“So we fix our eyes not on what is seen, but on what is unseen. For what is seen is temporary, but what is unseen is eternal” (2Cor. 4:18).

We should keep our hope by fixing our eyes not on what is seen but on what is unseen. As a matter of fact, not all reality is seen. If you only live for what is seen then you are acutely limited in your perspective.

Living in light of eternity involves keeping in step with the Spirit; living under the guidance of the Spirit.

Eternal perspective should enable us to store our riches in heaven rather than on earth (Matt. 6:20).

It takes faith to live as a foreigner in the world.

  1. Serve the Lord with Passion

Eternal perspective should lead us to SERVE God diligently, and with excellence; for we know our service and faithfulness will be rewarded. Such a perspective will make us serve without grumbling or seek praises from men. This eternal perspective certainly changes our perspectives on money, people, career, and work.

The hope of Christ’s return gives us the wisdom to know that we should work while it is still daytime for night is coming when there will be no opportunity to work. It teaches to maximize on every opportunity to do good to all people. If you truly have this hope it will make you invest your time in what counts eternally.

On the other hand, lack of eternal perspective makes us to live life centered on “here and now”. Such a perspective blinds us to the realities of tomorrow.

Significantly, living in light of eternity will make us WIN SOULS for Christ. Also, this hope will make us realign our purposes with God’s purposes.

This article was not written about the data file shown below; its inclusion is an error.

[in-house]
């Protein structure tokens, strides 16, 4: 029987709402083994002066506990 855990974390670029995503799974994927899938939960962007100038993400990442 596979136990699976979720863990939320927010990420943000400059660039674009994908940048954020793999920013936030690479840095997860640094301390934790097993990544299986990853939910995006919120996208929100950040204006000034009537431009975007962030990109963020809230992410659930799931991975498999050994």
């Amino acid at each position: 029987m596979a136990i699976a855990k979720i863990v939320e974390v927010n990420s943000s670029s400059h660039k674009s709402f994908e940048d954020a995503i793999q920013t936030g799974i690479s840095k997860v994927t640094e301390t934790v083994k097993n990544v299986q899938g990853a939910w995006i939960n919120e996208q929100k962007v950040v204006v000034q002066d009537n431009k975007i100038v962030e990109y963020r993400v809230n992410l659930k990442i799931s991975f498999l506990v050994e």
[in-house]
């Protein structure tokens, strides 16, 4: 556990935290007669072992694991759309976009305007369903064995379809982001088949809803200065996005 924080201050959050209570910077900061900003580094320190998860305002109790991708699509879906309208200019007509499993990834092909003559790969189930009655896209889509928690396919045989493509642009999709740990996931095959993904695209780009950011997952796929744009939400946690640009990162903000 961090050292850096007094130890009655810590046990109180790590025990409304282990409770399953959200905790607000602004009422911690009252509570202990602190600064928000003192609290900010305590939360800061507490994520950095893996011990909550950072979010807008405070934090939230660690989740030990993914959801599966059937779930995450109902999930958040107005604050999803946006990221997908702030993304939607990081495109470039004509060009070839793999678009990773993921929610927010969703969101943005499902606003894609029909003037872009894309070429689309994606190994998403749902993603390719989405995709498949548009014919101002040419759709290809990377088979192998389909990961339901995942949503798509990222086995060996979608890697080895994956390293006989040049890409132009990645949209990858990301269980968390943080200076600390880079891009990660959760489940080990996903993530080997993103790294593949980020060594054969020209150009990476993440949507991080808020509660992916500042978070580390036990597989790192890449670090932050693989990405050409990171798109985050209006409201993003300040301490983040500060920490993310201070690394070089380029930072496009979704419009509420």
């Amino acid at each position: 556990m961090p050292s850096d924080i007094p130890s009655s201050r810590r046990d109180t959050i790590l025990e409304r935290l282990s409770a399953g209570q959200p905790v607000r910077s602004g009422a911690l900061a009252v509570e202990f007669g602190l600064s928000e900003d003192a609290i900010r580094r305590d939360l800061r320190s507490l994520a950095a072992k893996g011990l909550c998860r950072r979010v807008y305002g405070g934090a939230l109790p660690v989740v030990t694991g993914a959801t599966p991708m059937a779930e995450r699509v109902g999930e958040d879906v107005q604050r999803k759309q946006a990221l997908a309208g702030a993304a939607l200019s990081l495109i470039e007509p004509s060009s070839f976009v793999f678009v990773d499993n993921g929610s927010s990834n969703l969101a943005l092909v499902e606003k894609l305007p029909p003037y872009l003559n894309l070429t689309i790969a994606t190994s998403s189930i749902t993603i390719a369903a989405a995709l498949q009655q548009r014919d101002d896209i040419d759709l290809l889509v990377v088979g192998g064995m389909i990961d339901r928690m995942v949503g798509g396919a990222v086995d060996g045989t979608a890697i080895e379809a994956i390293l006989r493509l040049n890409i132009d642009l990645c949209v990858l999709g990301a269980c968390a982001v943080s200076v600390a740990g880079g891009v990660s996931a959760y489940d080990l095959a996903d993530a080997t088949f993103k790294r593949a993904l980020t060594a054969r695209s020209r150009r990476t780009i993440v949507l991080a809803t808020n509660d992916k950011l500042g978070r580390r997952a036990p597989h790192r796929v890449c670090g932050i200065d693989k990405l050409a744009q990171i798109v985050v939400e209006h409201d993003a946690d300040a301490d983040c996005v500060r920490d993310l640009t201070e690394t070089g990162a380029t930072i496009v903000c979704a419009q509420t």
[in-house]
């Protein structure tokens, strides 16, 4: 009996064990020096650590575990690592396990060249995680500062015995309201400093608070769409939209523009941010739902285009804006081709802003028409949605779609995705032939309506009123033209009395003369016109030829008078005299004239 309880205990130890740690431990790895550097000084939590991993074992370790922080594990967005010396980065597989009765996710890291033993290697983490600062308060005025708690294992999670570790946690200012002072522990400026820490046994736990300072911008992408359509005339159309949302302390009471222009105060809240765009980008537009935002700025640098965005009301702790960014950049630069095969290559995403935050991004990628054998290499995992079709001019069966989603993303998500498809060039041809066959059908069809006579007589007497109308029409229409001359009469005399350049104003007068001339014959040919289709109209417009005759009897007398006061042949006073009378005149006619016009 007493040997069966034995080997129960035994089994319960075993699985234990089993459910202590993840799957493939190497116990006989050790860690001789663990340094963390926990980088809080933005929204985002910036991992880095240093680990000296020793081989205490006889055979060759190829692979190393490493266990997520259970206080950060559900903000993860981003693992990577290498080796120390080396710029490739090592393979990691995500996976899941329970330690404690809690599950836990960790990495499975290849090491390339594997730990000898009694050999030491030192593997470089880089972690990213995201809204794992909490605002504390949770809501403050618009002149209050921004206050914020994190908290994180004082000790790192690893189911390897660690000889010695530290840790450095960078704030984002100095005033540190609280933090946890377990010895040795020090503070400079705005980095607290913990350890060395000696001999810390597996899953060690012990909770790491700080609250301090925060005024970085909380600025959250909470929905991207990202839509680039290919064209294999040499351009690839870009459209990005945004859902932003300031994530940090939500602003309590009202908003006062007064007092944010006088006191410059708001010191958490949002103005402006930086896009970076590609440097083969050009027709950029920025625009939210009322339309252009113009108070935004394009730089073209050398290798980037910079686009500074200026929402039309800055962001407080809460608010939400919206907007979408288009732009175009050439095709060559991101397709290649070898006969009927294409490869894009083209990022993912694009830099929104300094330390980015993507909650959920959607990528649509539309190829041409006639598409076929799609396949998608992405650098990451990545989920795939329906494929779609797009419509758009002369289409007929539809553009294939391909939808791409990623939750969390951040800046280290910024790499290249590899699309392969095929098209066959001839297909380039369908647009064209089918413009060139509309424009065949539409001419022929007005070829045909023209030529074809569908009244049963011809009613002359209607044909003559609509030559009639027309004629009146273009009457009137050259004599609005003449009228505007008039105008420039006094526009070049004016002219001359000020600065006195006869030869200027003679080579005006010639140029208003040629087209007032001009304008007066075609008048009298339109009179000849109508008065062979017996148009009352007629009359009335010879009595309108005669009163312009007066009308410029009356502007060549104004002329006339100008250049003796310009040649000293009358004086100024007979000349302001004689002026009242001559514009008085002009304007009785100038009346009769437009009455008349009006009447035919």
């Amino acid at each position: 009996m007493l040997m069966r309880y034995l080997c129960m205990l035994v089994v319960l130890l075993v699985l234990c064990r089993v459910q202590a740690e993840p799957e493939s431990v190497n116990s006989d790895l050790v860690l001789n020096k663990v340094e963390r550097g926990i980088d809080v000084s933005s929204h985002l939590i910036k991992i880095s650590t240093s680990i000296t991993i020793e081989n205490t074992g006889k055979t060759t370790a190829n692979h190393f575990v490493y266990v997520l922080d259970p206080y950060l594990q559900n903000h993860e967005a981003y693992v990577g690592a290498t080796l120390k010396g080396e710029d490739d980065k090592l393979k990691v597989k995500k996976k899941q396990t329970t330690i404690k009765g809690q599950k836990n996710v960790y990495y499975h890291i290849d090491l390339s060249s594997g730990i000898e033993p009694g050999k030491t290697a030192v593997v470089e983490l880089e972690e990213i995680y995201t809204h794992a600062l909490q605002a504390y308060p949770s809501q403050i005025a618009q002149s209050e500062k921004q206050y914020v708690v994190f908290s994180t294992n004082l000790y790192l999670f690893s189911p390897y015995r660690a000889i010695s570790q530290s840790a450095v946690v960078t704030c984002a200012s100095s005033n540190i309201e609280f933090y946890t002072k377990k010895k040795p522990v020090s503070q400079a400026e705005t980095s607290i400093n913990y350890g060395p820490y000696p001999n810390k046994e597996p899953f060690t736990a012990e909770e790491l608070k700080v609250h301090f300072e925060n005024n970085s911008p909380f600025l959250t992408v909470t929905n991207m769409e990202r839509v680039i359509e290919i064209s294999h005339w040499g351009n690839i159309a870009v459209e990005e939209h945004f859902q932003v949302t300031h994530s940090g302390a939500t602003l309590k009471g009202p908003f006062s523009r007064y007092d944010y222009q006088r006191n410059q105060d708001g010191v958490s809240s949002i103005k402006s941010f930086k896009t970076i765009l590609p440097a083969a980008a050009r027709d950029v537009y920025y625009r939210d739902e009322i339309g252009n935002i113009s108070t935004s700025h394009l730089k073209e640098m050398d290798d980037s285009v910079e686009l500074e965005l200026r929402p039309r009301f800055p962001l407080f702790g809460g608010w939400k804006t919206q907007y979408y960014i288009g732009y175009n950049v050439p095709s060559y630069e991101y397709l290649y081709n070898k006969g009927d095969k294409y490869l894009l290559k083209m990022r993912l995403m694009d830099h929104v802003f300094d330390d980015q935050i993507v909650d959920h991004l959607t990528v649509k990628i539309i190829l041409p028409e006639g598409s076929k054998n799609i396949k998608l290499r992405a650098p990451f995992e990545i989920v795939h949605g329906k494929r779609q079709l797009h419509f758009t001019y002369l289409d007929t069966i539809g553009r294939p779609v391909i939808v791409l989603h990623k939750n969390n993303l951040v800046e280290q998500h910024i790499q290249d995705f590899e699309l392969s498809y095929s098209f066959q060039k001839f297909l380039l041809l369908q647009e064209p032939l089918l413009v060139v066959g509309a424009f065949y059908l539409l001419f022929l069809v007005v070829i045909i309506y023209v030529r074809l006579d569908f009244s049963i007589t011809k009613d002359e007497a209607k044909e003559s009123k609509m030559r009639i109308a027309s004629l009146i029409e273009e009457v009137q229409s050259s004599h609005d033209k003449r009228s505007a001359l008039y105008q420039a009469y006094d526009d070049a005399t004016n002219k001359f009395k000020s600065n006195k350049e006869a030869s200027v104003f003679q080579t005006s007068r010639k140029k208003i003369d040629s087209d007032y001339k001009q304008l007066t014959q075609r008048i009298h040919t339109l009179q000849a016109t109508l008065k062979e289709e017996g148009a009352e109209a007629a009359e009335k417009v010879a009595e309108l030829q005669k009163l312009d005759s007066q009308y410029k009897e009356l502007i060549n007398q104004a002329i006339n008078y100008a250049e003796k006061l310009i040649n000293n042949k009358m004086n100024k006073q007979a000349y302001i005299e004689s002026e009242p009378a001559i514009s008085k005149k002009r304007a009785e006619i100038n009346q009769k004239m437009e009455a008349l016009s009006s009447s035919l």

1. Be Watchful

Sometimes when we think about Christ’s return the question that comes straight to our minds is “when?” I.e. when will Christ return? But every time Jesus was asked this question, he redirected it because the question misses the point. The main point/question is: how can I live now in light of Christ’s promise to return? (Ref. Acts 1:6-8).

Knowing that Christ will return in an unknown hour should cause us to live watchfully and prayerfully.

Be on guard! Be alert! (Matt 24:42-44; Mk. 13:32-36; 25:1-13).

Watch your way of life, your testimony, and your doctrine. Watch against false teachers/preachers.

“Therefore keep watch because you do not know when the owner of the house will come back — whether in the evening, or at midnight, or when the rooster crows, or at dawn. 36 If he comes suddenly, do not let him find you sleeping. 37 What I say to you, I say to everyone: ‘Watch!'” (Mark 13:35-37).

Finally…

Has the hope of Christ’s return transformed the way you live your life here on earth?

Interestingly, it is said that what we think about heaven determines what we think about the present. C.S. Lewis once said, “it is since Christians have largely ceased to think of the other world that they have become so ineffective in this one.”

So, when Christ returns will you be ready? Will our garment be clean? Will you wish that certain priorities in your life had changed? I want to close by saying, you have the opportunity now to live in light of the hope that Christ will return.